Conflicts and Resolution
BANGLADESH HAS SEEN A NUMBER OF CONFLICTS. Some have already been discussed, such as the dispute between the parliamentary and the presidential forms of government. Three conflicts in particular will be discussed in this chapter. First, the military has played an extraconstitutional role, has at times been politicized, and at one time demanded a permanent role in the operation of the government. Second, Bangladesh has been involved in a lasting struggle with the tribes in the Chittagong Hill Tracts that may be coming to an end. Finally, there has been a lack of cooperation between the government party and the opposition, for which Bangladesh has incurred political and economic costs.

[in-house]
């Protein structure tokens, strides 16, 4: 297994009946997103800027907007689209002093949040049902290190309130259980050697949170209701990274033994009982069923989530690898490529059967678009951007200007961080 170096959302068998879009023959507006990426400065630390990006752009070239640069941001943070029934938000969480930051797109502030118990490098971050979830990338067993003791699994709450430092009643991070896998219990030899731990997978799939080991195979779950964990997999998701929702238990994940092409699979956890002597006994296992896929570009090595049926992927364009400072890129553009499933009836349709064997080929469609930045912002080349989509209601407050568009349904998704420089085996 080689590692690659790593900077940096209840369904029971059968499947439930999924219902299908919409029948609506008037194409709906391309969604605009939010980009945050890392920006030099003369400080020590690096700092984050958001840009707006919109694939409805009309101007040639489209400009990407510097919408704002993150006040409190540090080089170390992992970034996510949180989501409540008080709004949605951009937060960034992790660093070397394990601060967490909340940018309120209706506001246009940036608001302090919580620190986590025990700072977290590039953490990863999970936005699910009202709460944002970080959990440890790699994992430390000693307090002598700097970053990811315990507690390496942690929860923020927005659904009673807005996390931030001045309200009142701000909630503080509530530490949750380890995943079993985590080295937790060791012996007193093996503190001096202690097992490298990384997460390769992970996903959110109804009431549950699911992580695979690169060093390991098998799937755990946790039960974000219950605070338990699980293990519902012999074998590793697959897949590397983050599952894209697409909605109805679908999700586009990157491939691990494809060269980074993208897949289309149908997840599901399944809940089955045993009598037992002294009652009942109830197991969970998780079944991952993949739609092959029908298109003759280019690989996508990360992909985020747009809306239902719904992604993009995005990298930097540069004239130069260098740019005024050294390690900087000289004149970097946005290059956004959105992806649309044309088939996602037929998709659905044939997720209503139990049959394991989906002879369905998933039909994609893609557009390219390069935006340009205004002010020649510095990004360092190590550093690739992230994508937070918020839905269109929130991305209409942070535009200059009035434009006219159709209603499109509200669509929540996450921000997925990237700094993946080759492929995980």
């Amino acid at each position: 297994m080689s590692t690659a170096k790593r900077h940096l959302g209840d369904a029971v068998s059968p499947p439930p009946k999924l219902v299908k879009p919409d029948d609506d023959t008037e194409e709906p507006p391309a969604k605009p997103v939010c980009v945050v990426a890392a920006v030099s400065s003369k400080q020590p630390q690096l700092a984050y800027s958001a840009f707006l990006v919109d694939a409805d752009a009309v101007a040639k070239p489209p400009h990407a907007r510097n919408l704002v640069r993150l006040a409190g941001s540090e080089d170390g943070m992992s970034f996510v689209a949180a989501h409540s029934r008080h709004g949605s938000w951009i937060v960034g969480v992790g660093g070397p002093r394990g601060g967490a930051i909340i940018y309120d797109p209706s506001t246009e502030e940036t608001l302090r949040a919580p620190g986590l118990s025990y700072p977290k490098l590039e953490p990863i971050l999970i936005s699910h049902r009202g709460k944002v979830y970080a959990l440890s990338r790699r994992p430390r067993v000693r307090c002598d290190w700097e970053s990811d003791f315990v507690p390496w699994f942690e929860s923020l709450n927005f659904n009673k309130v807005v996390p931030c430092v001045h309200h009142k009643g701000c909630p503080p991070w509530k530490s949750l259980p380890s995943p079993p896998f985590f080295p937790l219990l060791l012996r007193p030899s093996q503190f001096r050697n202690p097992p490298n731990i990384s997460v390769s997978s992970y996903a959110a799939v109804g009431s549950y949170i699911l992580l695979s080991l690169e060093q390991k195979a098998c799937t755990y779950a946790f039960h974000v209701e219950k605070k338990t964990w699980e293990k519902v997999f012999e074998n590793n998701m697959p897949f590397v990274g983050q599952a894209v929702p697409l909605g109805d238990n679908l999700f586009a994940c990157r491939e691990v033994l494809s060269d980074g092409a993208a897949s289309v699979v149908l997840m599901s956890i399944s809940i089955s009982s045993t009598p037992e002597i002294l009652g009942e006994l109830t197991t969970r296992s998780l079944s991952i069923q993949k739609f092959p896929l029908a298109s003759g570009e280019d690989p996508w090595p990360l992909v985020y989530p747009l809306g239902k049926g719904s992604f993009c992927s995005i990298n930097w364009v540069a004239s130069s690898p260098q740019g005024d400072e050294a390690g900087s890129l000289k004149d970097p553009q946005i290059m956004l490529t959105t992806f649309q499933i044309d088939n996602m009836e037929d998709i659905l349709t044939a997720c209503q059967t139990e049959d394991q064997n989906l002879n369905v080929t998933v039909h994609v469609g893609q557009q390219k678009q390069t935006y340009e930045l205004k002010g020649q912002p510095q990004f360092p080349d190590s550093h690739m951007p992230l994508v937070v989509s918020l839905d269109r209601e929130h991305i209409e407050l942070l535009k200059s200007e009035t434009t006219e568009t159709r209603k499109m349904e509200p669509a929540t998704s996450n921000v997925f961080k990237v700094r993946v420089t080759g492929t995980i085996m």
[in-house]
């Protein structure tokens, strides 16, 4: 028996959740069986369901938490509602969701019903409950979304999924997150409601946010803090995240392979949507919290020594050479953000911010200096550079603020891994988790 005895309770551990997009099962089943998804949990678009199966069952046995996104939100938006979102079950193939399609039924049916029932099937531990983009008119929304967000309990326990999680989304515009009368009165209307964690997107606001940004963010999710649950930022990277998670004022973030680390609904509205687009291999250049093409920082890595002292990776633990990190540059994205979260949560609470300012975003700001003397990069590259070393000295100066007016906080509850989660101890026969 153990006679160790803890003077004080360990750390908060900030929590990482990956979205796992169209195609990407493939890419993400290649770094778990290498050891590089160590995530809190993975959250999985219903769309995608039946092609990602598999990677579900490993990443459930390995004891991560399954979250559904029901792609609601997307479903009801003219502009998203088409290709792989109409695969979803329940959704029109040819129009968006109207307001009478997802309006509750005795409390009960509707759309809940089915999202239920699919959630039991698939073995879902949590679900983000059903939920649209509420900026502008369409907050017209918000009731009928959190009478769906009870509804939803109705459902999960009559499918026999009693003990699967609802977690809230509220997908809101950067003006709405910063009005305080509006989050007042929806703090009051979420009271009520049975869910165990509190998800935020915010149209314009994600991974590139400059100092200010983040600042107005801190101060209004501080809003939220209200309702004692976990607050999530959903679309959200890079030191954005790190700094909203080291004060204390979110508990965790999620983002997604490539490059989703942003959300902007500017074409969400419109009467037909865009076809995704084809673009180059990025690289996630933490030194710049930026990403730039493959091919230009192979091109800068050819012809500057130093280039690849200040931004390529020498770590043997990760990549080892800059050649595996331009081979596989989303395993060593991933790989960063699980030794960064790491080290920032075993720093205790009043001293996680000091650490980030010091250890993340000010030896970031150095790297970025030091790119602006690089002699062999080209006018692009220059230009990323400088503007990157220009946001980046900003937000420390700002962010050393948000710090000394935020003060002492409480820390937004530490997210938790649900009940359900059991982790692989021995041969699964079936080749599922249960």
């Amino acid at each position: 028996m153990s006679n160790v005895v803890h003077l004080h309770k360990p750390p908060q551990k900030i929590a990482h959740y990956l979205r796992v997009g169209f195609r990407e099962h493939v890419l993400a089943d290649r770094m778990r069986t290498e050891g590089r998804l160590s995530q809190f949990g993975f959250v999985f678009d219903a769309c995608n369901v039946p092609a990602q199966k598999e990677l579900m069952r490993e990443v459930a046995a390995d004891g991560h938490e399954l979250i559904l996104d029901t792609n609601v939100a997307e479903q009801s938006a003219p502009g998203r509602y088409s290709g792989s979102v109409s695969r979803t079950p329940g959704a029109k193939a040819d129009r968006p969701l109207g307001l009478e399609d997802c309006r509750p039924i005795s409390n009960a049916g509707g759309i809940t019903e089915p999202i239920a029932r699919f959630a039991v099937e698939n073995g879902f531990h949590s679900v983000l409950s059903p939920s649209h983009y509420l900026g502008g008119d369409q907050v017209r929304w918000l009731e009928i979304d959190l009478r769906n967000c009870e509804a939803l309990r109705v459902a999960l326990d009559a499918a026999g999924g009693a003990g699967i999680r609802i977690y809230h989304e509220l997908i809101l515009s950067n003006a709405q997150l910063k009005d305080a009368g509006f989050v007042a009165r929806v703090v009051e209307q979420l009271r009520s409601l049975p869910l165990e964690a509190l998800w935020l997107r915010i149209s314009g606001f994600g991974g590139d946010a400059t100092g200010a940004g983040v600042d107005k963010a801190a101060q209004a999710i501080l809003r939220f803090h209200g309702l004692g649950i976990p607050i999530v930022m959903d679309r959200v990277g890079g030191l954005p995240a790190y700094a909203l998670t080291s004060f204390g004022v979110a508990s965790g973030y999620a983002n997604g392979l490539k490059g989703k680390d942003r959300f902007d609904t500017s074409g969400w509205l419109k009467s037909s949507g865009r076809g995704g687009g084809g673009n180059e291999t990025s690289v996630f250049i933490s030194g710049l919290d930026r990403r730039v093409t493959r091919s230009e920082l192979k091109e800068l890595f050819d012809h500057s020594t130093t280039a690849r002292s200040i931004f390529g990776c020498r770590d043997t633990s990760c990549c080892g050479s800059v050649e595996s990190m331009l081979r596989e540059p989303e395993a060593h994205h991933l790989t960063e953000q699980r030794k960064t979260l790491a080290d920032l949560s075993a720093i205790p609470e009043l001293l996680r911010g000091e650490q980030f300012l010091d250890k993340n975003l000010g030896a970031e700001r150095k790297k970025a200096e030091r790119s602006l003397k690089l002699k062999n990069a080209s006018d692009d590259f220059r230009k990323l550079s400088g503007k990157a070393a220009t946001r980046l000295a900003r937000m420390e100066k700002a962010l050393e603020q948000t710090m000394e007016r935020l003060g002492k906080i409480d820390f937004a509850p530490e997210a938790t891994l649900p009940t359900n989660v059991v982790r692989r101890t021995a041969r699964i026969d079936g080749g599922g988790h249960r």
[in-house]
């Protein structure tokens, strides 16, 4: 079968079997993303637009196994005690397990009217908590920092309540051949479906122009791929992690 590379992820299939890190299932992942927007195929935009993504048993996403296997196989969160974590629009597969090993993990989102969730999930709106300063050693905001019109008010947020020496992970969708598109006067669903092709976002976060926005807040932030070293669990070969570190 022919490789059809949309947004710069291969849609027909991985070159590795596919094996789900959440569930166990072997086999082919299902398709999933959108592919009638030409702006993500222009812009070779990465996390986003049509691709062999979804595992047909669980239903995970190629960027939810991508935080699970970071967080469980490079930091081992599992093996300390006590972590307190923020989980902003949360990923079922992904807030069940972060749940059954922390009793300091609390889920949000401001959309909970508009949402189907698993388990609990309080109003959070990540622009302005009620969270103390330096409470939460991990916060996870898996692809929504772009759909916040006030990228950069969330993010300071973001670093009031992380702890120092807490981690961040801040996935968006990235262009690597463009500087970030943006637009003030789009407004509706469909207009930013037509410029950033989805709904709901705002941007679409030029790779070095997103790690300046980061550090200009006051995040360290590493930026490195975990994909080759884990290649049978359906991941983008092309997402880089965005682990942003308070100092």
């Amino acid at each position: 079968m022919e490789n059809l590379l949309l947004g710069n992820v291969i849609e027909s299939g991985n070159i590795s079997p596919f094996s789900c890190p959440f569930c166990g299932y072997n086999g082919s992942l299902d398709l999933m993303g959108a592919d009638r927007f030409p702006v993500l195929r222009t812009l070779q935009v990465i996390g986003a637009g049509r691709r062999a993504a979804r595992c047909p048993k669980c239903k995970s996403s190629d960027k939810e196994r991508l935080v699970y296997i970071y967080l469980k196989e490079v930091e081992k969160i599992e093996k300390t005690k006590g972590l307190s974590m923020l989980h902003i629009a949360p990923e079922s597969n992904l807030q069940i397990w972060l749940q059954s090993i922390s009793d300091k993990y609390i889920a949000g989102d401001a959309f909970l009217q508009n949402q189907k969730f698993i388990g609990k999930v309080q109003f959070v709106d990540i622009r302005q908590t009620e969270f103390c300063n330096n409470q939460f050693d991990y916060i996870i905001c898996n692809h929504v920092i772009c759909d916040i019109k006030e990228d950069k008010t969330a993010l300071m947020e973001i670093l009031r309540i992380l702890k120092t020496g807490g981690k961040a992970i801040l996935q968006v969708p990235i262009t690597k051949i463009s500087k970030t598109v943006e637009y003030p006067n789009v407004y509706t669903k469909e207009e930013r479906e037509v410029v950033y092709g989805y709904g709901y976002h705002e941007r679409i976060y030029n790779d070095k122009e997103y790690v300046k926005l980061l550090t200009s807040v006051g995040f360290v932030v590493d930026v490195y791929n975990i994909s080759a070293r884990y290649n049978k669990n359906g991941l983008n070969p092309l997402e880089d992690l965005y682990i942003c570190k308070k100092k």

The military has played a major role in the politics of Bangladesh and Pakistan. By contrast, this has not been the case in two of the other large nations of South Asia, India and Sri Lanka, where the military has generally accepted a role subordinate to the civilian leadership (as would behoove the military in a democratic political system). Although the governmental and military heritage of the British period is common to all four states, the military in Pakistan and Bangladesh has assumed the governance of those two countries for prolonged periods, initially under martial law but occasionally continuing after martial law was lifted (as when military leaders such as Ayub Khan, Zia-ul-Haq, Ziaur Rahman, and H. M. Ershad have remained in office in what might be described as military-dominant civilian regimes). Ayub Khan in Pakistan never let it be forgotten that he was a field marshal; and Ziaur Rahman in Bangladesh, even though he tried to drop the title of major general and despite his popularity, was also a "soldier-statesman." Ershad, too, attempted to shed his formal military role.